Thursday, January 04, 2007

immigration follies

The WaPo reports on the continuing mess that constitutes our immigration system:

As the White House and Congress prepare to overhaul the nation's immigration laws, U.S. officials have concluded that they lack the technology and resources to handle the millions of applications for legal residency that could result from the changes and that several efforts to modernize computers have gone astray.

Immigration officials have said for years that it is critical to update an antiquated, paper-based application process before the government grants a new path to citizenship for as many as 12 million illegal immigrants living in the United States or creates a temporary-worker program, as senators and the Bush administration propose.

But in recent months, U.S. Citizenship and Immigration Services (USCIS) officials have determined that the troubled, $2-billion-a-year agency is unable to effectively manage its existing work, much less a flood of new applications.

The immigration system works well for neither citizens nor immigrants. This much has been clear since the student visas of two 9/11 hijackers were approved by the INS in March 2002. It is becoming clear that the reforms that were supposed to fix the system have instead fallen victim to the general atmosphere of failure.

Many legal immigrants already face years-long waits when they apply for green cards, often a first step toward obtaining citizenship. Another 100,000 names submitted to the FBI for background checks have been on hold for a year or more. Congressional auditors recently reported that 14 immigration offices had lost track of 111,000 files as of July.

Well, technically, it is not true that legal immigrants apply for green cards, since a person is not a legal immigrant until they actually receive a green card. A green card is evidence of a person’s legal permanent resident, or legal immigrant, status. But it is true that there are routine waits of 10 years or more for a green card in some immigrant categories. Getting information about a pending case from USCIS is a daunting challenge even for experienced immigration attorneys, much less people who are new to the country and have limited resources. USCIS generally has two modes of operation: sheer incompetence (i.e. losing files constantly, approving visas for dead terrorists, upgrading the website in such a way as to make any Google search on most topics useless) and more calculated abuses of power (i.e. claiming that fees which were paid have not been paid, 45 minute waits on the phone to talk to know-nothing contract employees).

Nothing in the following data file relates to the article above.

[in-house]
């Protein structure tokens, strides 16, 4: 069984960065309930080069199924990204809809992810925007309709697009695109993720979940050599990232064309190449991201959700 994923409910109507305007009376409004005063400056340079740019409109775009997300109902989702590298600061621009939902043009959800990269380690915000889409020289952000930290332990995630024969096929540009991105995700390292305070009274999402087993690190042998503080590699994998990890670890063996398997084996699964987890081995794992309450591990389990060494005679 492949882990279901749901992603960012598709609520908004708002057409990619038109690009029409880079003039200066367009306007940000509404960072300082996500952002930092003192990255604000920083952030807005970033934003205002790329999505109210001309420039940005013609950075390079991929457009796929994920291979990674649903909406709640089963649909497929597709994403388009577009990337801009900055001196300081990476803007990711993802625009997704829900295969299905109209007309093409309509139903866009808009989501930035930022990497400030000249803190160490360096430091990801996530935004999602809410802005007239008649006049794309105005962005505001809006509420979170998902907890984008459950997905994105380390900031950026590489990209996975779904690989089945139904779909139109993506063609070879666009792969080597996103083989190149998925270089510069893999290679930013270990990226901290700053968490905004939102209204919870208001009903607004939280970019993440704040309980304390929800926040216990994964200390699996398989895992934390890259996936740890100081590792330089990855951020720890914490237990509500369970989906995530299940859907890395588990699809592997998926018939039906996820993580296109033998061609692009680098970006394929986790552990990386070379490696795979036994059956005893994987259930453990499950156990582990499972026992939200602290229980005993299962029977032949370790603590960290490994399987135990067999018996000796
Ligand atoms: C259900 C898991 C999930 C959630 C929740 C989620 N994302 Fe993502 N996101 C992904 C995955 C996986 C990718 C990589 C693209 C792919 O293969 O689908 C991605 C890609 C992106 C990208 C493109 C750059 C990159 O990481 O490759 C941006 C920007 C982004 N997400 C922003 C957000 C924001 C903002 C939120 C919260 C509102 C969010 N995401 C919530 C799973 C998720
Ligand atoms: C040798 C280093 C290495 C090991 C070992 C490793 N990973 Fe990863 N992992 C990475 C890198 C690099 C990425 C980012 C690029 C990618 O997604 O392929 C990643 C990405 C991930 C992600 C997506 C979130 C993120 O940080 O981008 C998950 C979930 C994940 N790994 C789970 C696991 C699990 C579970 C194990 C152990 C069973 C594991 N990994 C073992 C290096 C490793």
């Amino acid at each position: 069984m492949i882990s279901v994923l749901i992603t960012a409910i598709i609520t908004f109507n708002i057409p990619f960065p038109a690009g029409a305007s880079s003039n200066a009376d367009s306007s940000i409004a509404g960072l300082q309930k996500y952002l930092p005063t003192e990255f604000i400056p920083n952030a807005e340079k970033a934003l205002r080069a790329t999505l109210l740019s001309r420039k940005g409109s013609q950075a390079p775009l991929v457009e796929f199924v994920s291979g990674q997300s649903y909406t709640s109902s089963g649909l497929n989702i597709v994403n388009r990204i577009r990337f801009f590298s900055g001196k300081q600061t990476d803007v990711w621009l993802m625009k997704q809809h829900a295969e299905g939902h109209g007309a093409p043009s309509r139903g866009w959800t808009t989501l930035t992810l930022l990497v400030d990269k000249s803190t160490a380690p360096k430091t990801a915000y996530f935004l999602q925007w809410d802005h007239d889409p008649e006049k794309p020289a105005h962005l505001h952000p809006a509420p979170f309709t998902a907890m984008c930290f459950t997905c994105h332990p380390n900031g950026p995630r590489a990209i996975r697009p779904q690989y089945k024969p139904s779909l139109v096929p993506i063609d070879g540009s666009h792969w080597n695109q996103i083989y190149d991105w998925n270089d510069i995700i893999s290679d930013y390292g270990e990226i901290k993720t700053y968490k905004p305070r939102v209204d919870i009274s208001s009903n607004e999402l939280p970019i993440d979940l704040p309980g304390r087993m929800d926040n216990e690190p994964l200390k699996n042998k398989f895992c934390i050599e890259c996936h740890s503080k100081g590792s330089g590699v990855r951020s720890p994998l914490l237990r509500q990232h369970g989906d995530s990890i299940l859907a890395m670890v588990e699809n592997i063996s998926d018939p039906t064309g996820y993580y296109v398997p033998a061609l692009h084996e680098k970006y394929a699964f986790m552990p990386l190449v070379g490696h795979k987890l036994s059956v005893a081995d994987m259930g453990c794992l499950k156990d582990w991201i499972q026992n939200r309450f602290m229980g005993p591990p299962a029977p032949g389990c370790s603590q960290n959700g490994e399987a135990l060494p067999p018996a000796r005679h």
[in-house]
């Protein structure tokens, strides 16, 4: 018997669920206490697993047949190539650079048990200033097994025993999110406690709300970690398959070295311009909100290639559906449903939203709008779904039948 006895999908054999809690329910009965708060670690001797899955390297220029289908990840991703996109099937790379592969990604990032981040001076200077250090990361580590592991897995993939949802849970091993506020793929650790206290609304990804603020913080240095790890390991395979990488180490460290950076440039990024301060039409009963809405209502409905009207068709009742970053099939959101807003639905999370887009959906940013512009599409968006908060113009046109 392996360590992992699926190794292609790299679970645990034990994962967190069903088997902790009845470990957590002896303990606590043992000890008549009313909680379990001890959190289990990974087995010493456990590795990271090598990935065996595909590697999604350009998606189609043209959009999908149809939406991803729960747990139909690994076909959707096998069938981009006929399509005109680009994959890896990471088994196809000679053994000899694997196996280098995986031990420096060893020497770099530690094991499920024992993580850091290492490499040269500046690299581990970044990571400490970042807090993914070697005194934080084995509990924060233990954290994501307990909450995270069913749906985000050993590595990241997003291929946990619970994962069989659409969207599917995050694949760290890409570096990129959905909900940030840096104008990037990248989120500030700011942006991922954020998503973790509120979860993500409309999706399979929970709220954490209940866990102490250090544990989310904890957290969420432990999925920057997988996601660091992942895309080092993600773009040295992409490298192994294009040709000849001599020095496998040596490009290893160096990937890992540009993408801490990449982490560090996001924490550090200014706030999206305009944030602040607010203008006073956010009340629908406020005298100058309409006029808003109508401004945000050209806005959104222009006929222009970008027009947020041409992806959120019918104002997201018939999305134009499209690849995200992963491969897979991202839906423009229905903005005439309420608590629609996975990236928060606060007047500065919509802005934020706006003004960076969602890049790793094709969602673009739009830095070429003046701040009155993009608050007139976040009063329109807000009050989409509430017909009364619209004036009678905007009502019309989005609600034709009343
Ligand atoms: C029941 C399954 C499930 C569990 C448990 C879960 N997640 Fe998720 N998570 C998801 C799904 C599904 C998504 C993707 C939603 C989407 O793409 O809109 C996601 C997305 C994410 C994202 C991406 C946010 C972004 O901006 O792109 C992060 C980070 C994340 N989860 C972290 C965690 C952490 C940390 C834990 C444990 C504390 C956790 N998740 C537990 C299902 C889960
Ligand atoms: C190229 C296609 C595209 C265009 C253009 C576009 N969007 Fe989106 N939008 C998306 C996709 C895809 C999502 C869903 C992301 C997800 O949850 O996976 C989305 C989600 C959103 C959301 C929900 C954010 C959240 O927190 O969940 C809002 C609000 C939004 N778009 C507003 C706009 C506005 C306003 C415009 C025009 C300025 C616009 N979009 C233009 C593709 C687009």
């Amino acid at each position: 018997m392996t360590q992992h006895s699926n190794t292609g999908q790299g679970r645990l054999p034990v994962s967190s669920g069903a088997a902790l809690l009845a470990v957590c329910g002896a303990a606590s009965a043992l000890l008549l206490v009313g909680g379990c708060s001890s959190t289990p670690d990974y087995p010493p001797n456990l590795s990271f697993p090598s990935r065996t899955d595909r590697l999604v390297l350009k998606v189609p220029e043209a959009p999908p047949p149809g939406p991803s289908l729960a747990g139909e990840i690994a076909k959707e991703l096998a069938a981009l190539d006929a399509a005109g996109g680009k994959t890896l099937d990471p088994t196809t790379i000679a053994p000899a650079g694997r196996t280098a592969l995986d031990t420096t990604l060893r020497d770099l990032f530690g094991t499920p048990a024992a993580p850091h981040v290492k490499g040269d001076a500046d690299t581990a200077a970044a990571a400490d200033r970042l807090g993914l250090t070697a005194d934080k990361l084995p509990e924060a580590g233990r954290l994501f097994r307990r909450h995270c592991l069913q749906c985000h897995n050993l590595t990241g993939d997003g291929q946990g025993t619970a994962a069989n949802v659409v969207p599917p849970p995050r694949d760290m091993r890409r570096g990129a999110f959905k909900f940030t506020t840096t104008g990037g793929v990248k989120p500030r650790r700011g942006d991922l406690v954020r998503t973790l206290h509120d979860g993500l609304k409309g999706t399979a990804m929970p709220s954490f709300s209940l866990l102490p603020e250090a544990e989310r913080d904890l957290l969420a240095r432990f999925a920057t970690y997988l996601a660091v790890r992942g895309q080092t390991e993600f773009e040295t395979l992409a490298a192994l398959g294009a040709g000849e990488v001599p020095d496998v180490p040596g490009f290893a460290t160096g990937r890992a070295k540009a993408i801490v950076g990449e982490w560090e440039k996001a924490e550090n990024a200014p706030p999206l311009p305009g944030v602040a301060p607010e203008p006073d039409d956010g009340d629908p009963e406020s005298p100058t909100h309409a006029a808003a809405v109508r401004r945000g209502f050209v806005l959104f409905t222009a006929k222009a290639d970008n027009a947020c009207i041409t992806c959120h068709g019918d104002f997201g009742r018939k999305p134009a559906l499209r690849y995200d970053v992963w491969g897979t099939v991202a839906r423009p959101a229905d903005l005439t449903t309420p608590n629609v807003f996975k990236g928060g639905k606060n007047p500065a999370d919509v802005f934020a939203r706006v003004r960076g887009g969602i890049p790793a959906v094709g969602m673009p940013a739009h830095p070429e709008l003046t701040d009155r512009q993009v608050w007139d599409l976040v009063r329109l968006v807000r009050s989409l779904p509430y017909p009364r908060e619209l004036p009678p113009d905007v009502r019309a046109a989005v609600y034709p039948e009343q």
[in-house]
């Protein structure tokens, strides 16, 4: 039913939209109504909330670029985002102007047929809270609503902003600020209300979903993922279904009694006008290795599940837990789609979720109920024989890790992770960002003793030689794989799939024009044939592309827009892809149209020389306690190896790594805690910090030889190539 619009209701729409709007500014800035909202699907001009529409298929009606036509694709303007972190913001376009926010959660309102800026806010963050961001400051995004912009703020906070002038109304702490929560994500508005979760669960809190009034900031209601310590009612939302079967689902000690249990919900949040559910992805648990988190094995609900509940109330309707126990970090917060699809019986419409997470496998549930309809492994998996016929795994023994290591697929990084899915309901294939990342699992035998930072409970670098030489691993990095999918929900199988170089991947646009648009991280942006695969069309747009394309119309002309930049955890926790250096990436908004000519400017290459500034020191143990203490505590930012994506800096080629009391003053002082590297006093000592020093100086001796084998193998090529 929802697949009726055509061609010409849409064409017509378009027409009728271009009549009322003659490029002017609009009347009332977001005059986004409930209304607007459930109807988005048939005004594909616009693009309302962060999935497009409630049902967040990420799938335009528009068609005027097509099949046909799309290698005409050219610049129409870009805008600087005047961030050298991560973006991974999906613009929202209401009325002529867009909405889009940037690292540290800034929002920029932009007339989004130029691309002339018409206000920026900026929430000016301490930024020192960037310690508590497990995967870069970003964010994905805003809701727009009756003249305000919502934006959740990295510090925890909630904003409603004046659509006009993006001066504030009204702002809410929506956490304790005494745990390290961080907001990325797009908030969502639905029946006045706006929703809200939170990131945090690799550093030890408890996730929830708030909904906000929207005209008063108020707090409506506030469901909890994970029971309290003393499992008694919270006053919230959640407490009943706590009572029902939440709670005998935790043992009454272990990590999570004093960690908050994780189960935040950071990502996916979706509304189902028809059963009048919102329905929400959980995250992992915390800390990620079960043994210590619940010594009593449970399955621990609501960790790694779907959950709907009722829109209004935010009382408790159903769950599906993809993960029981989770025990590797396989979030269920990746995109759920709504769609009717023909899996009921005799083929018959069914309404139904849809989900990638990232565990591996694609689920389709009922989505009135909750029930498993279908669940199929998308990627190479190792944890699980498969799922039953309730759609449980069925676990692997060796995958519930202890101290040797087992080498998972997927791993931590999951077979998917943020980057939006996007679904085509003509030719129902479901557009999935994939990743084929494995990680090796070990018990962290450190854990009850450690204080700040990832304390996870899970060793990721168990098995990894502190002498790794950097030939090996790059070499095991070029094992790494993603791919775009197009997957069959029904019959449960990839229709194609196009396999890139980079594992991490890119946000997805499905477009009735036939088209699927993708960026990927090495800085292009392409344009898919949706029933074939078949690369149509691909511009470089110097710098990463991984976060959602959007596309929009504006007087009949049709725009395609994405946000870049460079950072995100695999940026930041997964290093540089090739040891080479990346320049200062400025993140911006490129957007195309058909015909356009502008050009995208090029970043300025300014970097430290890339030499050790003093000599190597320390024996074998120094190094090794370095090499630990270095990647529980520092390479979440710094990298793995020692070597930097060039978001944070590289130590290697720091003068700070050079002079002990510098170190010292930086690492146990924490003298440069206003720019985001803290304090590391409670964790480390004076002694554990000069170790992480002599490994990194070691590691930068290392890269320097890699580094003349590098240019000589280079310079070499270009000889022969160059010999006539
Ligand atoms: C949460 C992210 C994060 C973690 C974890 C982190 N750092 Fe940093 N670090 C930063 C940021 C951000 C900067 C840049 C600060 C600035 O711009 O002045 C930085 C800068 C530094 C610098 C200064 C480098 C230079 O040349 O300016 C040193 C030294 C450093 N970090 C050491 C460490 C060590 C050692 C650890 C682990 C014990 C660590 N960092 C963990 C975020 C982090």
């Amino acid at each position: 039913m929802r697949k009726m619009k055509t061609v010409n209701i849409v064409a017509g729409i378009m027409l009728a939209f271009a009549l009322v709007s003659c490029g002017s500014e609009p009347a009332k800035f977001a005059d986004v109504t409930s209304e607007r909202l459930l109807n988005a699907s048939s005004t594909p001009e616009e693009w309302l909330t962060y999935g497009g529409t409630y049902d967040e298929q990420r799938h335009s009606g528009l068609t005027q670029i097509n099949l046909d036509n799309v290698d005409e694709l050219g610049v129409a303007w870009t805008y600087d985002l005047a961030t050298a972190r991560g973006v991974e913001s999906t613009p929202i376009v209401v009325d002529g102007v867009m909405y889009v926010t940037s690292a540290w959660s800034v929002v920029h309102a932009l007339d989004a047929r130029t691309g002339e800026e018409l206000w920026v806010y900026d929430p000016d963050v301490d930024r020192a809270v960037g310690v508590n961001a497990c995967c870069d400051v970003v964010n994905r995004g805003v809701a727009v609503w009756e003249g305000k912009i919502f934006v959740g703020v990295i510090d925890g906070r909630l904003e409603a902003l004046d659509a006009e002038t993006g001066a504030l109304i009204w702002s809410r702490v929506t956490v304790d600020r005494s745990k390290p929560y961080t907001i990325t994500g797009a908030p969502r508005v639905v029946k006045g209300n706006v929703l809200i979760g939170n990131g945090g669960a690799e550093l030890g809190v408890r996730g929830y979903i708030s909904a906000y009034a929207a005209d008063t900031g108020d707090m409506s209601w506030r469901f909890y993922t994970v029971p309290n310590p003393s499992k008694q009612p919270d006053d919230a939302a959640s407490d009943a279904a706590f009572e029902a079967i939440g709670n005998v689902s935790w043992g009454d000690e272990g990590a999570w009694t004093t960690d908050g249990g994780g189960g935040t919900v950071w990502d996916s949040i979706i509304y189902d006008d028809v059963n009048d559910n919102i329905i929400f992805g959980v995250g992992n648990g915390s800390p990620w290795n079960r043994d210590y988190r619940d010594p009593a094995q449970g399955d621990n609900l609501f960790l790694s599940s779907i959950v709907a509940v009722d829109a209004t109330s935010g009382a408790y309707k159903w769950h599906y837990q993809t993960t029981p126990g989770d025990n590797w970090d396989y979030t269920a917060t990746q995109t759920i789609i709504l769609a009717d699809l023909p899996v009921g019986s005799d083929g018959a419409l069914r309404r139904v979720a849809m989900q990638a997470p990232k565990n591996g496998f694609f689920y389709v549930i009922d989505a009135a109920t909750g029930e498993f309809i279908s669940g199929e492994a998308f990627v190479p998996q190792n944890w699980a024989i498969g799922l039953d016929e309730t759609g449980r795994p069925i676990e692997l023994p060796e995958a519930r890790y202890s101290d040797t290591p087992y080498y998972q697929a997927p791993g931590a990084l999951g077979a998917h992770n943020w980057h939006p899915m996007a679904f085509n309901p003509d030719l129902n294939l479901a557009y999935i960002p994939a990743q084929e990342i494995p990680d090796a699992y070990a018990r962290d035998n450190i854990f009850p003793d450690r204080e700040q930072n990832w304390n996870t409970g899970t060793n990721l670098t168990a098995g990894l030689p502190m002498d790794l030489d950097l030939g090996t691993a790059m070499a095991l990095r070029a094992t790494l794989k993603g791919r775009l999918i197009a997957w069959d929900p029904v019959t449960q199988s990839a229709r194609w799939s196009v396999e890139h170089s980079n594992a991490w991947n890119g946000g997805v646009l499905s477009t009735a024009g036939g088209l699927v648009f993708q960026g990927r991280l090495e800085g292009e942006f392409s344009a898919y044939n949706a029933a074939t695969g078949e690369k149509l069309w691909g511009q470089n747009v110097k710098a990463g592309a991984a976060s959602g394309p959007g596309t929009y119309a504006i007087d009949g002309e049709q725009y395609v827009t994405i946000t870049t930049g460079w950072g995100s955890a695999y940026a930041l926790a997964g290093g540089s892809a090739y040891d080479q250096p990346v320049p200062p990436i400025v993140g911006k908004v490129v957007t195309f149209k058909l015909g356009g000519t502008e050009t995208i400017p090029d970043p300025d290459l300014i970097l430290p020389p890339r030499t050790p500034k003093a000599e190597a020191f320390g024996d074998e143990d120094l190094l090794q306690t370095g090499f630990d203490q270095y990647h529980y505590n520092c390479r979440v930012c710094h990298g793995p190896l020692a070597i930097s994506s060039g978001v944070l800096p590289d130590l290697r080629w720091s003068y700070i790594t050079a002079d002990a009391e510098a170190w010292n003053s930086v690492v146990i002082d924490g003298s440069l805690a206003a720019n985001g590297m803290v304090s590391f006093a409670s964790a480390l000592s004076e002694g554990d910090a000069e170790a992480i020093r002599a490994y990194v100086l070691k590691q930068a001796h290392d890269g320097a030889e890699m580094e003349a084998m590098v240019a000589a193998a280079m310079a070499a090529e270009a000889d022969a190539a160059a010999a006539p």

As far as background checks, basically if you are from a Middle Eastern country and apply for a green card, you have a good chance of being thrown into limbo while the FBI conducts a background check. They don’t have to tell you why you are waiting, what they are checking, or when to expect an answer. They don’t have to tell you anything because as a noncitizen, you are a nonperson in the eyes of the law. And as someone from the Middle East, you are presumed to be a threat unless proven otherwise. I don’t deny that the 9/11 hijackers should have been denied student visas. But there’s got to be a more sensible, rational way to screen for security threats than the current method, one that doesn't keep out thousands of ambitious students who want to come to learn and potentially work in the U.S.

I won’t hold my breath for any meaningful reform of DHS and USCIS until there’s somebody new in the White House. Even then, the issue is so controversial and our national level of cognitive dissonance on immigration so high that I wonder if the system will ever run smoothly in my lifetime.

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